Friday, 1 December 2017

Bulgaria Part 1

After the Serbian-Bulgarian border
In Bulgaria the E3 trail resumes with the Kom-Emine-Trail in Berkovitsa - but from the border I still had almost 200 km left to get there. So another long road walk commenced. I was surprised how little traffic there was on the road which here was a four-lane highway! Nice roadwalking continued until Vidin, my first town stop in Bulgaria where I visited the impressive fortifications and got used to seeing Kyrillic letters everywhere.

After one night in a posh hotel I resumed roadwalking on the big highway out of Vidin towards Sofia. I was soon to turn off that busy highway onto a smaller one - that on the map looked like having little traffic. When I came closer to the junction I was surprised to see truck after truck turning into this secondary highway. I soon discovered the solution: The major highway was blocked due to road construction so all truck traffic was now going along my route!

Obiutaries in a bus stop
The road was incredibly narrow with no shoulder whatsoever. Whenever a "flock" of trucks passed I more or less had to jump into the bushes! This was far too dangerous and I resorted to a long detour on the hills above the Danube which also resulted into a horrible bushwhack because some trails existed only on my GPS but not on the ground! I finally ended up on a little-travelled road that brought through several villages - most of them half-deserted. Young people move into big cities or out of the country - and the old die. A vivid testimonial are the many obituaries that are plastered everywhere: on lamp post, bus stops, fences and so on.

Castle in Belogradchik
I chose a route through Belogradchik which is famous for its rock formations and the castle that was once built into it. I enjoyed a good night in a posh and cheap hotel - and discovered that resupply is not easy in Bulgaria. Despite the fact that Belogradchik is quite a big town the little supermarkets had a very limited choice. But the restaurant in town was great - and I also discovered that most Bulgarian restaurants have a bilingual menu. Although the English translation is not always spot on you get at least a vague idea of what you are ordering ....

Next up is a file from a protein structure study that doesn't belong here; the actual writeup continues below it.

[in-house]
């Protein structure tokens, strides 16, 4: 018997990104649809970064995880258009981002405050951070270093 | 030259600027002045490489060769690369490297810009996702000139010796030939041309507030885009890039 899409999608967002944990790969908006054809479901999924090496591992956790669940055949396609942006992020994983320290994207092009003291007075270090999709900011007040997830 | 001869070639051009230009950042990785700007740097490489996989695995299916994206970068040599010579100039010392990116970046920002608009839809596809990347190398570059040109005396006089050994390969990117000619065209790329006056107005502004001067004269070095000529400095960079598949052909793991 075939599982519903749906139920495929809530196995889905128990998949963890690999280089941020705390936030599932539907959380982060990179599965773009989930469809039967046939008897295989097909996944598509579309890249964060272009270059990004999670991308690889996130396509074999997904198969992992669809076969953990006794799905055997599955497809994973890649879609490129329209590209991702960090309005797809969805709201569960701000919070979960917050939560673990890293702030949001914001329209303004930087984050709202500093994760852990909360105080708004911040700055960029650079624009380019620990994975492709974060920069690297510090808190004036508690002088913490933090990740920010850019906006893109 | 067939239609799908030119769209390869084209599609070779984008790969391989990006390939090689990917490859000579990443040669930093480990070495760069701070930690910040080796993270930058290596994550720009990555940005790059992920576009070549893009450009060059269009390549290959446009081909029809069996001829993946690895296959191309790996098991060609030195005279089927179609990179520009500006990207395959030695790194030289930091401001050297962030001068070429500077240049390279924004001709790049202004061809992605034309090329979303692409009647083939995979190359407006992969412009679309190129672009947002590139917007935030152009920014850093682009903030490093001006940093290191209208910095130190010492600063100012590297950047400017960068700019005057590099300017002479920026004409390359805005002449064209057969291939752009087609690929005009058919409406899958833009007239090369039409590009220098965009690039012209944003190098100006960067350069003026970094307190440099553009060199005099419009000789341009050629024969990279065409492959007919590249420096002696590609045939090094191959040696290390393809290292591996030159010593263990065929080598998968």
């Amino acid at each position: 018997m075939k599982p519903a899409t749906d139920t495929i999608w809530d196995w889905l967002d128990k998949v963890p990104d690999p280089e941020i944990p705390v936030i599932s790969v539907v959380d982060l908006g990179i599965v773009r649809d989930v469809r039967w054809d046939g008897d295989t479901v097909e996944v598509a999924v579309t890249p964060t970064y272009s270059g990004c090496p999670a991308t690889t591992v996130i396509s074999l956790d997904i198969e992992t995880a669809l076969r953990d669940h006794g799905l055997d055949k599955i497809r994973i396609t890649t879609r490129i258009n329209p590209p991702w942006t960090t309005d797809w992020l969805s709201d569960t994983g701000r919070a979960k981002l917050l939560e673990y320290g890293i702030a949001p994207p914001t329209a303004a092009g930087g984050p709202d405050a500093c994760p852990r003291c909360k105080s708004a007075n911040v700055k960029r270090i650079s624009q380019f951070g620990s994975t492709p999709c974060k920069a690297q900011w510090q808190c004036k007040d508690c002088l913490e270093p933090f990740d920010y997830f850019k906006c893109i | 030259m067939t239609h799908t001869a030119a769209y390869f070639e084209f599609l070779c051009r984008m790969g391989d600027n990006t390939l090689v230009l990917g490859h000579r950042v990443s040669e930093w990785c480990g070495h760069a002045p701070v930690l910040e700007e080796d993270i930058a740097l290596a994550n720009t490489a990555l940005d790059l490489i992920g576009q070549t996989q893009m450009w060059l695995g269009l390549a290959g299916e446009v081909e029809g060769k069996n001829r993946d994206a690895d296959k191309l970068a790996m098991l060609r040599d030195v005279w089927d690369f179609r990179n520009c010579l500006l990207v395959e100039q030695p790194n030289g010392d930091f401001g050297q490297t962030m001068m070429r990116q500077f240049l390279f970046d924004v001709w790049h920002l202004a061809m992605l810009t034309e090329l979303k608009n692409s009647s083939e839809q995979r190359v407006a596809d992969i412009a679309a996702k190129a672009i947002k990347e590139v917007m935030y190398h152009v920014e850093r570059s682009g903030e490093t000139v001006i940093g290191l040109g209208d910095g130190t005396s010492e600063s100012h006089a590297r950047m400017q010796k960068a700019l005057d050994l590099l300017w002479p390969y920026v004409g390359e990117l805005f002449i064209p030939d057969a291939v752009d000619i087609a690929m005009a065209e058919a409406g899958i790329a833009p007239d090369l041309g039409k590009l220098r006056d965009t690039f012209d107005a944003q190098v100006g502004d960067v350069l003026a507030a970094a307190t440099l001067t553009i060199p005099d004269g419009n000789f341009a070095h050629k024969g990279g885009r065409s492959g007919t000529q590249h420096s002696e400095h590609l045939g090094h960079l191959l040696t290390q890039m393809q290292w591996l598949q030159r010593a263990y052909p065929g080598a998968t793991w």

Cyclist departing
The last bit of roadwalking was rather uneventful along quiet countryroads. I met one Italian cyclist and we chatted for a bit. Eventually I reached Berkovitsa, starting point of the KomEmine Trail that would take me through the entire Balkan mountain range - with no more roadwalking. I had to stay three nights in Berkovitsa because I wanted to do shopping trip to nearby Sofia. And organizing that trip turned out to be a bit of an adventure because official buses seemed to running only very sporadically. "No problem", told me my landlady via Google translate. "A friend can take you there".

Memorial in Berkovitsa
The "friend" turned out to be a guy who shuttled locals with his private car. I got into the full car at 6 am in the morning when it was pitch dark. When we were leaving Berkovitsa on a narrow country road all of a sudden two horses standing in the middle of the road turned up in the headlights. I seemed to be facing a major accident - and I was sitting shotgun! But the driver had an incredible presence of mind and drove right through the two animals. No one was hurt as he hardly touched the two horses. When half an hour later a stray dog ran into the car no one really batted an eyelash - nothing happened again ...

Pedestrian zone in Sofia

I had a rather stressful day in Sofia: The KomEmine guidebook was not available in the first bookstore, but I could find it in another one. Then a quick shopping trip to Lidl and buying shoes at Intersport. Eventually a last trip to Decathlon because I needed warmer clother for the higher altitude. And then back to some obscure parking lot near the train station where the local shuttle car was departing back to Berkovitsa. No accidents on the way back either. By now I was itching to get back on the trail but the weather had turned bad...

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